31 Juillet 2014
July 30, 2014
Town picked as candidate for radiation-tainted waste dump, drawing protest
The government notified a town in Tochigi Prefecture on Wednesday that it has been picked as a candidate site for the final disposal of some of the radiation-tainted waste resulting from the 2011 Fukushima nuclear disaster.
More than 100 residents in the town, which is called Shioya, gathered in front of the municipal office to express their opposition to the government’s proposal.
Mayor Kazuhisa Mikata said the community “clearly” opposes the proposal, adding he had conveyed that message to Senior Vice Environment Minister Shinji Inoue during a meeting in the town earlier on Wednesday.
But Mikata left open the possibility of accepting a detailed government survey of the candidate landfill site in the town, which is located about 150 km north of Tokyo, telling a news conference that “it does not mean we will refuse to hear the government’s explanation.”
The government has decided to have each affected prefecture dispose of waste tainted by radioactive cesium from the nuclear disaster within the prefecture’s own borders. The waste includes things like rice straw, sewage and ash from incinerators.
The government is supposed to build a landfill facility for final disposal in each of the five prefectures that lack the capacity to dispose of such waste at existing facilities, such as Tochigi, Miyagi and Chiba.
In 2012, the Tochigi city of Yaita, which borders Shioya, was selected as a candidate site for final waste disposal. But the government was later forced to reconsider the selection due to fierce local opposition.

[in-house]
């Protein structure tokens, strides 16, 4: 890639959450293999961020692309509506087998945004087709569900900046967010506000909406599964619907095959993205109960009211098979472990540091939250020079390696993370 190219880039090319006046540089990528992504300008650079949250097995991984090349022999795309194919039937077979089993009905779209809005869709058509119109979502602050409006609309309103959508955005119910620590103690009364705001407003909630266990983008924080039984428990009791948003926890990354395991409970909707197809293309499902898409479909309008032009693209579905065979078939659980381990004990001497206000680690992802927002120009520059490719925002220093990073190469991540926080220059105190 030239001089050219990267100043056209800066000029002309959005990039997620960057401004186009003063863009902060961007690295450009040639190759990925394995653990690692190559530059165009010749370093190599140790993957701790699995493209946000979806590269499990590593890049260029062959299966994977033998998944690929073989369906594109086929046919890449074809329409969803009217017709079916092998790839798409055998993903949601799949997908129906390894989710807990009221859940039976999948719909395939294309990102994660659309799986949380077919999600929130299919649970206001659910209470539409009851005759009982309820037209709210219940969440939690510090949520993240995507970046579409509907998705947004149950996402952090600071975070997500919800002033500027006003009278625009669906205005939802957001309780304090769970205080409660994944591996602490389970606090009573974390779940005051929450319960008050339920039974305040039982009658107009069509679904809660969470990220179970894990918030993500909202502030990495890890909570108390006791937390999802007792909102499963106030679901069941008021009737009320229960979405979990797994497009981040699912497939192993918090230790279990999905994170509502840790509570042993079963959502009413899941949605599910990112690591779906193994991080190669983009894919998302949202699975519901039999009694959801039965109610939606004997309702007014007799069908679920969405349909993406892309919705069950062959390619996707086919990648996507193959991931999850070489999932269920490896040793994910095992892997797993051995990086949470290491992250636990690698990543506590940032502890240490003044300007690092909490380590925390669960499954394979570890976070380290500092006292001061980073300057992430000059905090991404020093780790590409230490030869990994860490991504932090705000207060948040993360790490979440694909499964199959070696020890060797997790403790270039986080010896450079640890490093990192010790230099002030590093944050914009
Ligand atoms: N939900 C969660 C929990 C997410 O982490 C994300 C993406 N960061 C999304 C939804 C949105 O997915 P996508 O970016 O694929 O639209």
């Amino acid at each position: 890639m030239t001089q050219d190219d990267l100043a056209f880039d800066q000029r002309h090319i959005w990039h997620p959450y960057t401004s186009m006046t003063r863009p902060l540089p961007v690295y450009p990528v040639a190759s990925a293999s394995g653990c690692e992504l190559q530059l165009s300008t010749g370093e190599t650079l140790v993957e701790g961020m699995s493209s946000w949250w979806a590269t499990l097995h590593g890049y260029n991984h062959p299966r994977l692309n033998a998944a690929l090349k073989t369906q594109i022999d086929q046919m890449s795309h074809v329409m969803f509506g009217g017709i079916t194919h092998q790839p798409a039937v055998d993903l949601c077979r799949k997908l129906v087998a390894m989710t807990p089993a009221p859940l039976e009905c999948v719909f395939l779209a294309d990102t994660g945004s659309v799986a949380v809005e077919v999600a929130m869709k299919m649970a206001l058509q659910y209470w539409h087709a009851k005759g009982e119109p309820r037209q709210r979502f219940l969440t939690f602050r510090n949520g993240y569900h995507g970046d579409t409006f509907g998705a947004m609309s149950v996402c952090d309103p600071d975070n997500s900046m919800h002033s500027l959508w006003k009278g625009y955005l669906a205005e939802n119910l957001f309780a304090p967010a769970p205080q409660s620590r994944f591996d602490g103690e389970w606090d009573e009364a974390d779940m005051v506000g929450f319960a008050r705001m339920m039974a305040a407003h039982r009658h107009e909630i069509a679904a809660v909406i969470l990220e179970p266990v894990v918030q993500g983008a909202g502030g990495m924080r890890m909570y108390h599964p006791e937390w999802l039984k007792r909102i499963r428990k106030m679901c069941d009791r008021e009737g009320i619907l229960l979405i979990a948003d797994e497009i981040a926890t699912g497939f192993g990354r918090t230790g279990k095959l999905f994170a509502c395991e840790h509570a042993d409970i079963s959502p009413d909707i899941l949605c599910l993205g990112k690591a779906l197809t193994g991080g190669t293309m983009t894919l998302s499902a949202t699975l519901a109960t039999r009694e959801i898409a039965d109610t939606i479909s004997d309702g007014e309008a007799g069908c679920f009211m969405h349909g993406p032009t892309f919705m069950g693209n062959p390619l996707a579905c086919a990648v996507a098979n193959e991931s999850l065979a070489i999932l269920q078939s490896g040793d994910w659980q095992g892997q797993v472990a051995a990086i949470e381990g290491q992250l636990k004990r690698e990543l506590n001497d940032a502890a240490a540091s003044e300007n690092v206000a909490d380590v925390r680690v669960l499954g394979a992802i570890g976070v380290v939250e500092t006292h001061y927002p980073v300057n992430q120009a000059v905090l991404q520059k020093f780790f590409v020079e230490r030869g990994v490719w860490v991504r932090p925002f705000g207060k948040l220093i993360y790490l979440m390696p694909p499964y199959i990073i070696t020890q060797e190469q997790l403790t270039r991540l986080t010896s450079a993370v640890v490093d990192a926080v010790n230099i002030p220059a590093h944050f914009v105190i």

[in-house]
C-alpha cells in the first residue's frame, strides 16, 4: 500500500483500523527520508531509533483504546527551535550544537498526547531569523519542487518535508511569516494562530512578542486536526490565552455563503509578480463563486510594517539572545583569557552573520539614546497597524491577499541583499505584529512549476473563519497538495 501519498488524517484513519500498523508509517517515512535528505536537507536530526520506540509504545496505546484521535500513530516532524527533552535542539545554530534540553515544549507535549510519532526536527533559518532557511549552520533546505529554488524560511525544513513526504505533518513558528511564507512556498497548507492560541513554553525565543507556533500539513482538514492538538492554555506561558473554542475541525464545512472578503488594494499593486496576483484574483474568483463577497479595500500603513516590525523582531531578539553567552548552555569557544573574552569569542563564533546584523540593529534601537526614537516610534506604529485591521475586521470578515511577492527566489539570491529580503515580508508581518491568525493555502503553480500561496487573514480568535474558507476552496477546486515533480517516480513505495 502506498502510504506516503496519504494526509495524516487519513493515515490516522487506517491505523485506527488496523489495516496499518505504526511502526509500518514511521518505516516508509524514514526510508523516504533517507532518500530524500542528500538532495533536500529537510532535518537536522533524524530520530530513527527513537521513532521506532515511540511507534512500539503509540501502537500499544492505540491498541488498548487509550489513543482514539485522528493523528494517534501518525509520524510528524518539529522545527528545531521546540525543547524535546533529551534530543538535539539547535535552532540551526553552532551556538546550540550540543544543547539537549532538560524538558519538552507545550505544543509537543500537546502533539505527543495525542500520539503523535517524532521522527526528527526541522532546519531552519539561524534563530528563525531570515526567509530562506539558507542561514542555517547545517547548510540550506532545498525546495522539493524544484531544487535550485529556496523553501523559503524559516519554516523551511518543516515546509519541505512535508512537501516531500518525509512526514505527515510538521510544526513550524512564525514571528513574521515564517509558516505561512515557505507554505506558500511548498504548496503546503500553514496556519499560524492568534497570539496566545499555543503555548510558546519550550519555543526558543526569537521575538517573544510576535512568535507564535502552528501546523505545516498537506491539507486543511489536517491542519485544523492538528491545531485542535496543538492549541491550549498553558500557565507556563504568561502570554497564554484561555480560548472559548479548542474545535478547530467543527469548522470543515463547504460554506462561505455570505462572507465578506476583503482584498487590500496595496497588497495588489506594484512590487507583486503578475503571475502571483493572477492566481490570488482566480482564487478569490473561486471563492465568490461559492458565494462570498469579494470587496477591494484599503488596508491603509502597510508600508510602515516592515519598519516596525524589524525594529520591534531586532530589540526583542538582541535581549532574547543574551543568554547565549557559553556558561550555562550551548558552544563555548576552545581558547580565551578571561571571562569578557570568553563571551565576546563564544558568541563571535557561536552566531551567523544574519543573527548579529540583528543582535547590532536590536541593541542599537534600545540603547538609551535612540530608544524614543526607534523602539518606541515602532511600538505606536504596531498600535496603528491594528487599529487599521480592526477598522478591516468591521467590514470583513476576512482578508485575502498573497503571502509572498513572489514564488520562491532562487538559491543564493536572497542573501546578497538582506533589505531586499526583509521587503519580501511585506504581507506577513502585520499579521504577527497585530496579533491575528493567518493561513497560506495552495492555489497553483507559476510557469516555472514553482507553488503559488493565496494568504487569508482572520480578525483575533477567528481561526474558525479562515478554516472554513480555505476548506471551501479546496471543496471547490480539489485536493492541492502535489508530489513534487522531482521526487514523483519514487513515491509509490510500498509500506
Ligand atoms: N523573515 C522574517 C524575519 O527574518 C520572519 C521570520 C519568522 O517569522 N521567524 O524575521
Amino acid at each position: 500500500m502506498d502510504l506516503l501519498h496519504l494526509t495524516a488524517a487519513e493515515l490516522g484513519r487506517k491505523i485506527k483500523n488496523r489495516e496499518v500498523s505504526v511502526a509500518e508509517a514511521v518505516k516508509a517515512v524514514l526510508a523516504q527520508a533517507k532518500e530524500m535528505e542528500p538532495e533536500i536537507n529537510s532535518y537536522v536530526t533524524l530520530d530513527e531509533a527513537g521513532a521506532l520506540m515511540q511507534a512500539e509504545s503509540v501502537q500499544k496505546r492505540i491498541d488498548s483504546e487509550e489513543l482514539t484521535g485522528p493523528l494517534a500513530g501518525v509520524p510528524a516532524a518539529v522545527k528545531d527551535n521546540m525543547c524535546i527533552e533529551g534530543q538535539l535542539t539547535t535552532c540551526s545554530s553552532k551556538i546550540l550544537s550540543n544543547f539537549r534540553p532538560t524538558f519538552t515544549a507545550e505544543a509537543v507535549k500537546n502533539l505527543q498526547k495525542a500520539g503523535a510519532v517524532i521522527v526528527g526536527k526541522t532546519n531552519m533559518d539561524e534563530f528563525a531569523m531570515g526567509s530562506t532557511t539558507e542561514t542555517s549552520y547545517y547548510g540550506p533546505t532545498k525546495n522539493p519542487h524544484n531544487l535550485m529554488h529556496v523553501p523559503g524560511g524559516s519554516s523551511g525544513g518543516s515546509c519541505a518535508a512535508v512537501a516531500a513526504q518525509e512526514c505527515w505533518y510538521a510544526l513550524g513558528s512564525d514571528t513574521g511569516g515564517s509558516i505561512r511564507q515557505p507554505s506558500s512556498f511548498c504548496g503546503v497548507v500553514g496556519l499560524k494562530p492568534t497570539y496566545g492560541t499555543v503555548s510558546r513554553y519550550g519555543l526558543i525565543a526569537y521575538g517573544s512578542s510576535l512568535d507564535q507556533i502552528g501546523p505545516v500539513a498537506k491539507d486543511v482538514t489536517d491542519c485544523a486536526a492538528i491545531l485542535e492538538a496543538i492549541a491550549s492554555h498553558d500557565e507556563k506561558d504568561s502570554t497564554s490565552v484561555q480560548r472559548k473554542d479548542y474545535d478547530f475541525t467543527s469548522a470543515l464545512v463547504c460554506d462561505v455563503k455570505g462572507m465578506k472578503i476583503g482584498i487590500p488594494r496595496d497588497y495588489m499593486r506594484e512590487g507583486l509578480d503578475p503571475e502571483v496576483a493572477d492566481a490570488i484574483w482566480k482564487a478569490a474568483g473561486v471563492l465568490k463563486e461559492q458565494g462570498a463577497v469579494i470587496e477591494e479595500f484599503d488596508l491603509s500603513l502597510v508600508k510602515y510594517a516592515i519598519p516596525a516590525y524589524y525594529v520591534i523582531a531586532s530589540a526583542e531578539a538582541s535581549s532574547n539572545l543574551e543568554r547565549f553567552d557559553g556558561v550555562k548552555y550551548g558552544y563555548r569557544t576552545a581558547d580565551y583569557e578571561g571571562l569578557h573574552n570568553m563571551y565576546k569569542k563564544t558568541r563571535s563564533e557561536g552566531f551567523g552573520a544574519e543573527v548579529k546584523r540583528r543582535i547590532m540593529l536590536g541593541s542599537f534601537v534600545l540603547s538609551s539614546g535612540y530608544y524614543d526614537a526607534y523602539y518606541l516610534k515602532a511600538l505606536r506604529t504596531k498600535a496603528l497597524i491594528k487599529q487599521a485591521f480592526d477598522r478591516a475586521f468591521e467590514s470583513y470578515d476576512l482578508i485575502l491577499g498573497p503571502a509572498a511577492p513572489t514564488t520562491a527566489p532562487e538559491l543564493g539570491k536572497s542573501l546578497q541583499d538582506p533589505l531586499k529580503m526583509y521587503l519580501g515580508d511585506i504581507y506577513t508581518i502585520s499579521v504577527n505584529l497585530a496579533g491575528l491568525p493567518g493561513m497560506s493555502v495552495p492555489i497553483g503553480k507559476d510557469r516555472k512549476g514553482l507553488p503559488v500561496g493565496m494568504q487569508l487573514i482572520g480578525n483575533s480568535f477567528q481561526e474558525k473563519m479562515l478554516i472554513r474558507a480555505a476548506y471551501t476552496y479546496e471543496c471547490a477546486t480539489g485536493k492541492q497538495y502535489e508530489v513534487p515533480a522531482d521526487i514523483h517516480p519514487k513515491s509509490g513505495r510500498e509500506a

In Tokyo, Chief Cabinet Secretary Yoshihide Suga told a news conference that the government intends to “steadily deal with the issue so the disposal of designated waste will proceed smoothly.”
Last year, the Environment Ministry finalized a new process of selecting a final disposal site in Tochigi after taking local leaders’ opinions into account. The government then selected state-owned land in Shioya, taking into account its distance from communities and water sources.
Designated waste contains more than 8,000 becquerels of radioactive cesium per kilogram. At the end of June, 146,000 tons of such waste was slated for disposal in 12 prefectures including Tokyo.
In January, the government proposed a candidate site in Miyagi Prefecture, the first such action under the government’s plan to build waste disposal facilities in the five prefectures. But a local leader has opposed the plan as inappropriate, leaving the matter up in the air.
July 30, 2014
Tochigi town favored as permanent radioactive waste storage site
Shioya Mayor Kasuhisa Mikata, right, expresses his disappointment to Deputy Environment Minister Shinji Inoue over the Ministry of the Environment's informal selection of his town as a place to construct a final disposal site for radioactive waste, at Shioya town hall on July 30, 2014. (Mainichi)
The Ministry of the Environment is preparing to use state-owned land in the Tochigi Prefecture town of Shioya to permanently store radioactive waste from the Fukushima nuclear disaster, it has been learned.
The ministry has been searching for a location to construct a facility to store "designated waste" including radioactive materials from the disaster at Tokyo Electric Power Co.'s Fukushima No. 1 Nuclear Power Plant. On July 30, Deputy Environment Minister Shinji Inoue visited the Shioya town office and asked Mayor Kazuhisa Mikata to agree to a detailed inspection of the area.